September 22, 2015
From Playa Maderas, it was only about an hour to the Costa Rica border crossing. The border crossing was a relatively straightforward affair, aside from the rain and a certain customs official who was apparently having a bad day. Total time spent at both the Nicaraguan and Costa Rican immigration and customs offices: approximately two and half to three hours. With all of the rain, I’ve been taking very few photos.
Not far from the border in Costa Rica is Santa Rosa National Park. Once again, the plan was to camp here, and try to amortize my lodging budget. The sign at the entrance to the park said the entry fee was $10 and the camping fee was another $2. That put it well within my budget. But better yet, it’s the off-season and mid-week here, so there was nobody present and no way to pay the fees. I figured perhaps on the way out in the morning I would meet the park ranger and pay, but again there was nobody, aside from one couple camping and a classroom of grade school students and their teacher that showed up early in the morning.
Early in the evening of my first day in Costa Rica, I had two thoughts:
- Where does a snake that big go at night? and
- How does a frog that large hide under the rim of the toilet bowl until you flush it?
It rained a bit during the night so I had to put the rain fly on the tent, making it a bit more humid. By morning it had stopped and cooled off a bit, but remained very cloudy. After breakfast and packing up, I headed towards Lake Arenal and Volcan Arenal. Highway 142 goes around the east side of the lake, and provides some great views and a fun ride.
The abundance of ex-pats is obvious as all of the signs are in english, from real estate signs to store signs.
Unfortunately, the rain continued and the clouds stayed just above the lake, shrouding the volcano and making photos difficult.
The rain stopped for about ten minutes in Nuevo Arenal, so I decided to stop for groceries. Just coming into town I met another loaded bike heading in the opposite direction. Ignacio, from Chile, has been traveling for a year on his Suzuki DR650, and is headed to Alaska.
While in town for just a few minutes, I also met a Canadian who has lived here for ten years, another gentleman from Europe who clearly has been here quite a while, and a couple from North Carolina who spend six months a year here and mentioned they have several neighbors here from Texas. The area around the lake is gorgeous. I can understand why so many people would move here.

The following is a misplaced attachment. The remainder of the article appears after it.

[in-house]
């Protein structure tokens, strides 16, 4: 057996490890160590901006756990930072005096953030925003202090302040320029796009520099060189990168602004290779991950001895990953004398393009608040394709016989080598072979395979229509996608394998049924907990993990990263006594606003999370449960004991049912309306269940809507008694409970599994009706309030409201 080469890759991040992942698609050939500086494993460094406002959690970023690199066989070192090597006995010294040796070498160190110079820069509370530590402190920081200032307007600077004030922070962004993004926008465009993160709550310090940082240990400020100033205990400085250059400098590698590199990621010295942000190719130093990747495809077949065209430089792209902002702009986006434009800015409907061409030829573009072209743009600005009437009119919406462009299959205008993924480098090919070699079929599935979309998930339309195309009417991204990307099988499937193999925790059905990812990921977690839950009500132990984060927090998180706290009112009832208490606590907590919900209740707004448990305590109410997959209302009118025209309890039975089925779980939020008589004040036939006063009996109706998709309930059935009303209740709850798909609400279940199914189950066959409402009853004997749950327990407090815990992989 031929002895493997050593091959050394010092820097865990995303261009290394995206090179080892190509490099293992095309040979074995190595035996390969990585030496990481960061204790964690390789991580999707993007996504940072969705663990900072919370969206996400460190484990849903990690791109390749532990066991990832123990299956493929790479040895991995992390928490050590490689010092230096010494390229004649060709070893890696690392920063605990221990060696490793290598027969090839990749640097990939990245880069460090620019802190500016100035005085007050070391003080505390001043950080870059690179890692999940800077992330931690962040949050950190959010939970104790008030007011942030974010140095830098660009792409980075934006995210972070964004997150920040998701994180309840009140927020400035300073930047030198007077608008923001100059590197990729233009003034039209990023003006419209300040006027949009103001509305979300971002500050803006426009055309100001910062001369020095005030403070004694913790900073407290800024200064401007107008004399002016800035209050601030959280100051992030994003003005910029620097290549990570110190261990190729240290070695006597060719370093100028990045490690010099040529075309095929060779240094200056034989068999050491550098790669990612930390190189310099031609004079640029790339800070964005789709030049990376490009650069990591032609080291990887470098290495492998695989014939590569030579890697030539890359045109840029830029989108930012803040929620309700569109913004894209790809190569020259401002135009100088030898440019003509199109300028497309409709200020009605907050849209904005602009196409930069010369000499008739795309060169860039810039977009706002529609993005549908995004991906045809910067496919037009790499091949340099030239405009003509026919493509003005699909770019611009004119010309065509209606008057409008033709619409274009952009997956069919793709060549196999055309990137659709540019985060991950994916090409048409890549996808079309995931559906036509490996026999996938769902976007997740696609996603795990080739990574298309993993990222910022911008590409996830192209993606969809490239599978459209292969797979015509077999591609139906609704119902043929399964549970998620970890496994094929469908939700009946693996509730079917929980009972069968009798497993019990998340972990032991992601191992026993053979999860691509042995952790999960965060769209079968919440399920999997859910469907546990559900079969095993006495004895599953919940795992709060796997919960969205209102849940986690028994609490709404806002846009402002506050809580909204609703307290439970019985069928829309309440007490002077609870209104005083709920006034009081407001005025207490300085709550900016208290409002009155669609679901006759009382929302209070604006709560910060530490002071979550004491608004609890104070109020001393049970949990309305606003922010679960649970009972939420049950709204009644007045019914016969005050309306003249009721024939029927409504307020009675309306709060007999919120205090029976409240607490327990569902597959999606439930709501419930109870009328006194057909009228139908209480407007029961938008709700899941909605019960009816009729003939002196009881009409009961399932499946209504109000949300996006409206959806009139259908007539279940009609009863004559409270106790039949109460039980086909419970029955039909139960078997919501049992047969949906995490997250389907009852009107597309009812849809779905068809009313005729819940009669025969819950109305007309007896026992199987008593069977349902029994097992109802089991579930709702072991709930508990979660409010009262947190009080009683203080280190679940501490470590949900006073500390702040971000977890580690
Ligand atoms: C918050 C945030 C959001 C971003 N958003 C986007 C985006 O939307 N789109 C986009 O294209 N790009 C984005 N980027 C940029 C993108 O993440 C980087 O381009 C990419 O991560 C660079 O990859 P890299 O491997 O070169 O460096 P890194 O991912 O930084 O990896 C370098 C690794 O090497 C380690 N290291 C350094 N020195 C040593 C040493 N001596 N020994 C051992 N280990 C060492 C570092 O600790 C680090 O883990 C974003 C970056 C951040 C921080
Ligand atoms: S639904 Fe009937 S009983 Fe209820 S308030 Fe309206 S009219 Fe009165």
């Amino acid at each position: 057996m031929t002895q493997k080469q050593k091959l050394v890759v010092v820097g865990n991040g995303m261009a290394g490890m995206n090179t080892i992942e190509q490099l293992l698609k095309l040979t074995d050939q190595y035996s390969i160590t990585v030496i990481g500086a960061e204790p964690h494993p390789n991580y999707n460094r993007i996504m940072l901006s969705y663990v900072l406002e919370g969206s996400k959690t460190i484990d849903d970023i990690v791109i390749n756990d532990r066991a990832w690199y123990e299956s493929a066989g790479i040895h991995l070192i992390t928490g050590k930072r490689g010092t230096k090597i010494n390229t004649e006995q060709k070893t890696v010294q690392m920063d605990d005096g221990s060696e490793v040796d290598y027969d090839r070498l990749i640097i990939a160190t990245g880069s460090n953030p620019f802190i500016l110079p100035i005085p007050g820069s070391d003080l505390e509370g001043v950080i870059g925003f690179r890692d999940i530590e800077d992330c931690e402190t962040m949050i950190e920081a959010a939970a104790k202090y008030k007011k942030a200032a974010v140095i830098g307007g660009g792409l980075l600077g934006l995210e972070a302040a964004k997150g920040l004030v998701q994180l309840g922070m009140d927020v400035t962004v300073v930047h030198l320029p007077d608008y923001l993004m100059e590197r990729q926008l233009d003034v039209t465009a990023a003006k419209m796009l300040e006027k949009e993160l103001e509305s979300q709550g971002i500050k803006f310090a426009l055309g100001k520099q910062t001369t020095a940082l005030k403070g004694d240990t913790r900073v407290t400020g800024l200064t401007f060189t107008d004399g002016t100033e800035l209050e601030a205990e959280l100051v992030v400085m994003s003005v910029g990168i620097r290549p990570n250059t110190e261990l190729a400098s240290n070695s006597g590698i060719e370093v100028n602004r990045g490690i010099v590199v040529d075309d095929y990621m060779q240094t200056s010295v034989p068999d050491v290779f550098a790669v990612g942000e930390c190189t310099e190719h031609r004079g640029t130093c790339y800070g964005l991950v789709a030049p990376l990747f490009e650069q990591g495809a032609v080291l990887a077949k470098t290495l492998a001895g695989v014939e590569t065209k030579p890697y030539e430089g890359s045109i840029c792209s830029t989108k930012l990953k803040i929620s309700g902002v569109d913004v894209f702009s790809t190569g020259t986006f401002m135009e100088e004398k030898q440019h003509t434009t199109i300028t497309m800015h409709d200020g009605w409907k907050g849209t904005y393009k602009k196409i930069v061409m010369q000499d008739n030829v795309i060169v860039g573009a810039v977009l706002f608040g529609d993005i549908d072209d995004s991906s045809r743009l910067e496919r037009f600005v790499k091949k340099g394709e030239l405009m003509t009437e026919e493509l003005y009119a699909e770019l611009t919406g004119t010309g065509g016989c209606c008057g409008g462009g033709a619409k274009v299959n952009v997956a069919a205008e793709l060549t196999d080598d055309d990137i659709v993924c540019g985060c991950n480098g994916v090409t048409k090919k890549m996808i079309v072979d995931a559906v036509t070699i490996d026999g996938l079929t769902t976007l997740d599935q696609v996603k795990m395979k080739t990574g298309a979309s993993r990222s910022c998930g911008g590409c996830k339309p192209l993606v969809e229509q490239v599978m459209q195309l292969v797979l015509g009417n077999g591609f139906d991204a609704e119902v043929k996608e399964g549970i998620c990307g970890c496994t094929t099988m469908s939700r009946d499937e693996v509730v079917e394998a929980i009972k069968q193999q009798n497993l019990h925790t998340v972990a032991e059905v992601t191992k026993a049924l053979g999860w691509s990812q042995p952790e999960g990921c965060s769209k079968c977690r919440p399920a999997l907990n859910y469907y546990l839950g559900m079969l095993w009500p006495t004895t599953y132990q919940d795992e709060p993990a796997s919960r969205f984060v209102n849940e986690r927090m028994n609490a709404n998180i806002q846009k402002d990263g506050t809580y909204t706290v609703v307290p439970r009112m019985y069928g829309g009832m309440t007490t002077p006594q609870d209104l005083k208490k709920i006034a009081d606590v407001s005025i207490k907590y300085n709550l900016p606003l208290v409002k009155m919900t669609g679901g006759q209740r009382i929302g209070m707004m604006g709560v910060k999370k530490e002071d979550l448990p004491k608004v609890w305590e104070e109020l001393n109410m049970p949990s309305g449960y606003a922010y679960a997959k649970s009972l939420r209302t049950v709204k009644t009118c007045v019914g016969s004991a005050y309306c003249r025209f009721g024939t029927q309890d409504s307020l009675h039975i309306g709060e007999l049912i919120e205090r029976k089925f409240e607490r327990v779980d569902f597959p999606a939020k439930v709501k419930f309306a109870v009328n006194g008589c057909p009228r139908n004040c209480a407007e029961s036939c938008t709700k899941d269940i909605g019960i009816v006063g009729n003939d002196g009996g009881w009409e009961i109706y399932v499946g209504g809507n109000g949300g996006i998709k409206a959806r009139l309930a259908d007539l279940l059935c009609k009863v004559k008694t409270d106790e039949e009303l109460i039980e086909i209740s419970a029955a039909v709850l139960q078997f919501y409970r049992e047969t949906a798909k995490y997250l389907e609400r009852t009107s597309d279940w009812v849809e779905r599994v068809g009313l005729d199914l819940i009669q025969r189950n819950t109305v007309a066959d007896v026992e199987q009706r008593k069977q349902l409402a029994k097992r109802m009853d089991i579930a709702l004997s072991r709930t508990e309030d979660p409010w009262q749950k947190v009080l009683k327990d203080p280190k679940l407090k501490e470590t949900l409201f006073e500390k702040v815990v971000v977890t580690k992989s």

Just past the dam at the entrance to the Volcan Arenal National Park the road splits. The road along the other side of the lake is dirt. Fortunately it’s fairly well maintained, so the rain wasn’t too much of a problem. A little further down the dirt road is the small village of El Castillo. It was getting late, so I stopped at Cabinas Orquidias for the night. On the way up the hill to El Castillo I had to stop and gawk at the dozens of howler monkeys in a few trees at one turn on the road.
The family at Cabinas Orquidias was incredibly nice. Besides renting me a beautiful, brand new one bedroom house with covered carport and one of the nicest bathrooms I’ve seen in a month for $30, they brought me a coffee maker and coffee from their house, offered me bread and even offered to let me come use their computer in their house since they didn’t have wi-fi in the rental yet. I politely declined. Sometimes the lack of internet access can be a very peaceful thing.
In the one-street town of El Castillo is the Eco-Zoo, which is really more of a snake farm with frogs and turtles and a few other local critters thrown in. I probably should have passed, but the hour long tour was extremely informative and will no doubt make it hard to camp from now on. Or at least I’ll think twice before stepping out of the tent in the dark.
Of course it was raining the entire time I was looking at the critters. I think maybe I finally found the rain in Central America’s rainy season. They’ve been in drought conditions, but around Lake Arenal, it seems to be less so. This was day two of real rain.